“Mediation” is generally described by the courts and academics as a process where a neutral person, who has no decision-making authority, facilitates communications among the disputing parties, with the primary goal of helping them find a mutually acceptable resolution to their dispute. In that regard, the final determination of any settlement is defined by the parties, and not by any third party.
Mediation can be commenced either by the order of a court, by the terms of a pre-existing agreement, or by the voluntary and mutual agreement of the disputing parties.
The opposite of mediation is mandatory arbitration, where the disputing parties turn the ultimate determination of their dispute over to a neutral person or panel, that hears the evidence presented by the parties, and reaches a final conclusion. In this form, the arbitrator or panel acts as the judge and the jury, and the result is not by the self-determination of the parties.
Mediation can be engaged in either before or after the filing of a petition or complaint in court.
Generally in both situations, to some degree, the parties can define the procedure, when and where the mediation will take place, the submission of written mediation statements and making opening statements, if any, and the length of the mediation session. In almost every case, the mediator’s fee and the costs of the mediation are shared equally by the parties.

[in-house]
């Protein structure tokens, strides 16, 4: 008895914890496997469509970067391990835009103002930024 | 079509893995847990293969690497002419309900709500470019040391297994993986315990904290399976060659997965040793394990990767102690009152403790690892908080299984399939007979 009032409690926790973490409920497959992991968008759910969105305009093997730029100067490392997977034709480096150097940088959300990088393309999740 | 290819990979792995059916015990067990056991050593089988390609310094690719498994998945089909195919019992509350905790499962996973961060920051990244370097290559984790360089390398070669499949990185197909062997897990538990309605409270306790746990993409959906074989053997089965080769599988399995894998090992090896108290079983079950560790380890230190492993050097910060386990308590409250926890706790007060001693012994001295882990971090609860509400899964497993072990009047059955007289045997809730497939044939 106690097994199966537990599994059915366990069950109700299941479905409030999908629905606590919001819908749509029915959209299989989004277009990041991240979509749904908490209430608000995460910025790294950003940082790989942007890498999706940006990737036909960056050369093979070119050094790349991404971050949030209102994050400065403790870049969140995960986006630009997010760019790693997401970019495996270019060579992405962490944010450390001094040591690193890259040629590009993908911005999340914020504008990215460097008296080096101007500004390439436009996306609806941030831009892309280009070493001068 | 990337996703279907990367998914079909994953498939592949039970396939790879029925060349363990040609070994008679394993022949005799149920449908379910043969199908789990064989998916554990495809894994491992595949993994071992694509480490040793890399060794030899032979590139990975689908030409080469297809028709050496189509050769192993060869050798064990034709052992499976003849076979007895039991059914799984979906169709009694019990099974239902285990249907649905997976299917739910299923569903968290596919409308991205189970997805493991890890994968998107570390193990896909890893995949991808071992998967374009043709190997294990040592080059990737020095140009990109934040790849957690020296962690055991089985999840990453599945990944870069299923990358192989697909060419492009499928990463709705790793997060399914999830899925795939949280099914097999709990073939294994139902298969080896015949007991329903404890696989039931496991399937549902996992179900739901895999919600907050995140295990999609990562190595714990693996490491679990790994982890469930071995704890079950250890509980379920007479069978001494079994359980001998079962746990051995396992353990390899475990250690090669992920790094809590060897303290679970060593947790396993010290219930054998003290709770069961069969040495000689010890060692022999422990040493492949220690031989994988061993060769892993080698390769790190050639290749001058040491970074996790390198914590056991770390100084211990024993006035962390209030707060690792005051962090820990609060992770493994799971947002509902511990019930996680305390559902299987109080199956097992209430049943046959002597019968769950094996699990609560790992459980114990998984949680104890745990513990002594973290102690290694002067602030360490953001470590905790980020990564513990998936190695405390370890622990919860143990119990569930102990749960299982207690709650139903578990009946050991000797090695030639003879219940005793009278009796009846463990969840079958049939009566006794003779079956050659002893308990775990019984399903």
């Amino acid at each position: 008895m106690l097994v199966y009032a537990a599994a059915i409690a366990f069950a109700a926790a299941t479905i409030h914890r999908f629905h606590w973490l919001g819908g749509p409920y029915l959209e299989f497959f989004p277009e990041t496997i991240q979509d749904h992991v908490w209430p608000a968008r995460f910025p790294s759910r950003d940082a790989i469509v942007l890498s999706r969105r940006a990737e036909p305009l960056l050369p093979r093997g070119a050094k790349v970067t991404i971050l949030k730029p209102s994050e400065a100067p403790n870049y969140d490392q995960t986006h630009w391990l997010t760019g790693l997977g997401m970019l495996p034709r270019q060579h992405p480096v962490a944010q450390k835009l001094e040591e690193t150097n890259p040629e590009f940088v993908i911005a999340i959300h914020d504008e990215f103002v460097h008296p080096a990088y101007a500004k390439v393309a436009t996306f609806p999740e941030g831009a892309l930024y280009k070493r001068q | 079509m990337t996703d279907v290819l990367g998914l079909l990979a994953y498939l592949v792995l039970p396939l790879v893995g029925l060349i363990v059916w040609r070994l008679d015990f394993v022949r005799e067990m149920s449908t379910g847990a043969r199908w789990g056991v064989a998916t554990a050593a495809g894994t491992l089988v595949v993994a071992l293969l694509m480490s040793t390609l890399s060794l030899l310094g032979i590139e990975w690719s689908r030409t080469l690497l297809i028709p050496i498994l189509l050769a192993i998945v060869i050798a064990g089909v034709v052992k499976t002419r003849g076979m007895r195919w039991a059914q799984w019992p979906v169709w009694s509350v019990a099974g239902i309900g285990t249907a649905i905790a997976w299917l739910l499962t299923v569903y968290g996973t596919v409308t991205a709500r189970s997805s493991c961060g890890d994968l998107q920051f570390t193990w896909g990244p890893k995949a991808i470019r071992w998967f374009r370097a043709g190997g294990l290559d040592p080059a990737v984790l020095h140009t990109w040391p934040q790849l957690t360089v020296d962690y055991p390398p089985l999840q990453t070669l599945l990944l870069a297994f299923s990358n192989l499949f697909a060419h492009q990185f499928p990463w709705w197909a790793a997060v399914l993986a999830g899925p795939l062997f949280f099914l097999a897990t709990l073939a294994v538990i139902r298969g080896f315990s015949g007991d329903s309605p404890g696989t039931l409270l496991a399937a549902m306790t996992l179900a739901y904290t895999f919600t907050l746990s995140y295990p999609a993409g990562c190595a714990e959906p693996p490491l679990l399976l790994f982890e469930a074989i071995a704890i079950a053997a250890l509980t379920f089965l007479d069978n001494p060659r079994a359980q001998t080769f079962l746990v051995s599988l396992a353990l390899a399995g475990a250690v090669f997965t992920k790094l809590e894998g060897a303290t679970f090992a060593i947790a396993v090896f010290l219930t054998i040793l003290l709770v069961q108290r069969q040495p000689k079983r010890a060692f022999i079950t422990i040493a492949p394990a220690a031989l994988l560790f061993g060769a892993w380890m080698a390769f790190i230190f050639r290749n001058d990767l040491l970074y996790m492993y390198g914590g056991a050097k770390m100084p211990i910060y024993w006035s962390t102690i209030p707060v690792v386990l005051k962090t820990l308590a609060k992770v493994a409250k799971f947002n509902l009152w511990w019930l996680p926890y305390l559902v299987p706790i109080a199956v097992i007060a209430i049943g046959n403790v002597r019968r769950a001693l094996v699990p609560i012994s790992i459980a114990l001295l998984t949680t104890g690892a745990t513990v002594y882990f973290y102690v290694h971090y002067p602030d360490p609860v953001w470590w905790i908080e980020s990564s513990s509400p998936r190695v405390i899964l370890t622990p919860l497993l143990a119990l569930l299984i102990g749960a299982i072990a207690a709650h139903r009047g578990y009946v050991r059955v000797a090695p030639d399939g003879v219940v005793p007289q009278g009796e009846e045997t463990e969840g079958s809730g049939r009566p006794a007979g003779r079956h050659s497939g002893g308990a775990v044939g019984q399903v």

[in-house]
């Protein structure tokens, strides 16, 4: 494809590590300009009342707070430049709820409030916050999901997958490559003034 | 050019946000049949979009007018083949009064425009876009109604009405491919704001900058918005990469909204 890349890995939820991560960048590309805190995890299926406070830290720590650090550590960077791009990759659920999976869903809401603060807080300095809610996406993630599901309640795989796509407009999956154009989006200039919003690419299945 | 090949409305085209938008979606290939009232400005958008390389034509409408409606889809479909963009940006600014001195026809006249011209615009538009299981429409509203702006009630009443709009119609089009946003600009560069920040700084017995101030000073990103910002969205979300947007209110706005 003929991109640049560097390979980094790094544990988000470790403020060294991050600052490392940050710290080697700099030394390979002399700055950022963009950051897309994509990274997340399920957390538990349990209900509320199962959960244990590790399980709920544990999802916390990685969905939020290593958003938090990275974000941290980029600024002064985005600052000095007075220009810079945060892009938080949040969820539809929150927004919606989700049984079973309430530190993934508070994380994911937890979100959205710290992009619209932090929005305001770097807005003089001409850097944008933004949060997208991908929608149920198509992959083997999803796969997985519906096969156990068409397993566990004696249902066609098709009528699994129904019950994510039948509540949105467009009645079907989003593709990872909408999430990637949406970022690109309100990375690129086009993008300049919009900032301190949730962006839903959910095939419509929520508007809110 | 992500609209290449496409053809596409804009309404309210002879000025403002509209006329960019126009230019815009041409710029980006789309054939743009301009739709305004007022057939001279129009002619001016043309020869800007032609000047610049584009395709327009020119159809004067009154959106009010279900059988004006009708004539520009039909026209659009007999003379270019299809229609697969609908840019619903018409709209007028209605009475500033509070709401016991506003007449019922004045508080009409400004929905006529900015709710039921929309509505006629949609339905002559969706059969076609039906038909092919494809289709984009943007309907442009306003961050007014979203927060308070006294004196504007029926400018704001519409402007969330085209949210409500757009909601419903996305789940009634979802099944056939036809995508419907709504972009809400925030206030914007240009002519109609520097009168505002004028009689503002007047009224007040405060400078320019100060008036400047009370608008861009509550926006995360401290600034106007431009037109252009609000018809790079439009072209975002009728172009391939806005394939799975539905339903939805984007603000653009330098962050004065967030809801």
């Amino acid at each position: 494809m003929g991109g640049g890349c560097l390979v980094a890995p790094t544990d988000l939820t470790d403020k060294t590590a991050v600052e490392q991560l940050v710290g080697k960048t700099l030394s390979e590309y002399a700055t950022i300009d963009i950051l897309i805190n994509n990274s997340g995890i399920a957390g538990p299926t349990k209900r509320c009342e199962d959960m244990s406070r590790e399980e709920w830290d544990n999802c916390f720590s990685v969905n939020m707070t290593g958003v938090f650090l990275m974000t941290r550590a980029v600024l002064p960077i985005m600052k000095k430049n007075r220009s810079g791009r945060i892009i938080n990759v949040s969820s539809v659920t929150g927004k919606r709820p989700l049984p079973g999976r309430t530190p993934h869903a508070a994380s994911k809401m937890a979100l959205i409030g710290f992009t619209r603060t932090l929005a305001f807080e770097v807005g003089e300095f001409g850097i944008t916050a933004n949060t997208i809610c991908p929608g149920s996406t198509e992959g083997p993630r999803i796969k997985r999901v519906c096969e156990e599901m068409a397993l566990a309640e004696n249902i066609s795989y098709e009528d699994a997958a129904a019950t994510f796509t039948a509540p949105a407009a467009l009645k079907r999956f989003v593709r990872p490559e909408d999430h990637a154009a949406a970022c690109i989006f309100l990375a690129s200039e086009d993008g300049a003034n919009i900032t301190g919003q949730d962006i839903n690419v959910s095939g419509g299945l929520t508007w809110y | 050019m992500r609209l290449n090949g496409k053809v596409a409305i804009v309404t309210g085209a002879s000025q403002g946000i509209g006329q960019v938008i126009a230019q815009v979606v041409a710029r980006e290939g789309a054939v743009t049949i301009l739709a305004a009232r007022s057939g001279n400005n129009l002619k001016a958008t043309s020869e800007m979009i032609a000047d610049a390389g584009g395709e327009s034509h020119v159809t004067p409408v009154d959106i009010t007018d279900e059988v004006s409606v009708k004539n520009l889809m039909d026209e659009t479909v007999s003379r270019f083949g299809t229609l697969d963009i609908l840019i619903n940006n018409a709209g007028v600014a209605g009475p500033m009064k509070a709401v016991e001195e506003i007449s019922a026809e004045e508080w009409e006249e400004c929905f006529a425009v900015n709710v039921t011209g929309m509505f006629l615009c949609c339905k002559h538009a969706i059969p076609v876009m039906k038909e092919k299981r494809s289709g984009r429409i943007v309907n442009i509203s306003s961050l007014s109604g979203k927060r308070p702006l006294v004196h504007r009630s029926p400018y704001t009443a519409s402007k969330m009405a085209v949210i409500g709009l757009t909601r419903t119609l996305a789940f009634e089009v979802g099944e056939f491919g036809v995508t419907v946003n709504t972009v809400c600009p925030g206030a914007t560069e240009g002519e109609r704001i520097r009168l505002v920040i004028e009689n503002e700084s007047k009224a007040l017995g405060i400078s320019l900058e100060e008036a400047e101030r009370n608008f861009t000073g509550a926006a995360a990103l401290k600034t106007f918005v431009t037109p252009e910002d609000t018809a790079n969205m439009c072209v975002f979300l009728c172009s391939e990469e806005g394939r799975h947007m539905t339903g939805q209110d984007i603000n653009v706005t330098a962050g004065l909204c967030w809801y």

Mediation is not governed by the formal procedural rules and rules of evidence of either the federal or state courts, unless the parties decide otherwise. The mediator is free to evaluate the credibility and weight of the evidence using his or her own judgment, and help the parties evaluate their respective positions based on his or her observations regarding the same.
The commencement of a voluntary mediation is generally started by the agreement of the parties and the joint selection of a mediator. If the parties cannot agree on the designation of a mediator, they can formulate their own selection process, usually by each designating the names of several mediators, and then using a process of elimination, called striking. Once a mediator is selected, the parties sign a mediation agreement and schedule a time and place for the mediation to occur.
The Kansas U.S. District Court comments: “A mediator may employ traditional facilitative strategies (aimed at solutions to problems underlying the litigation), evaluative strategies (designed to present the strengths and weaknesses of the cases, or its relative value), or a combination of both approaches…” A mediator may meet with the parties jointly and separately, to help them identify their underlying interests, improve communication, and generate settlement options. (see Kansas U.S. District Court Rule 16.3).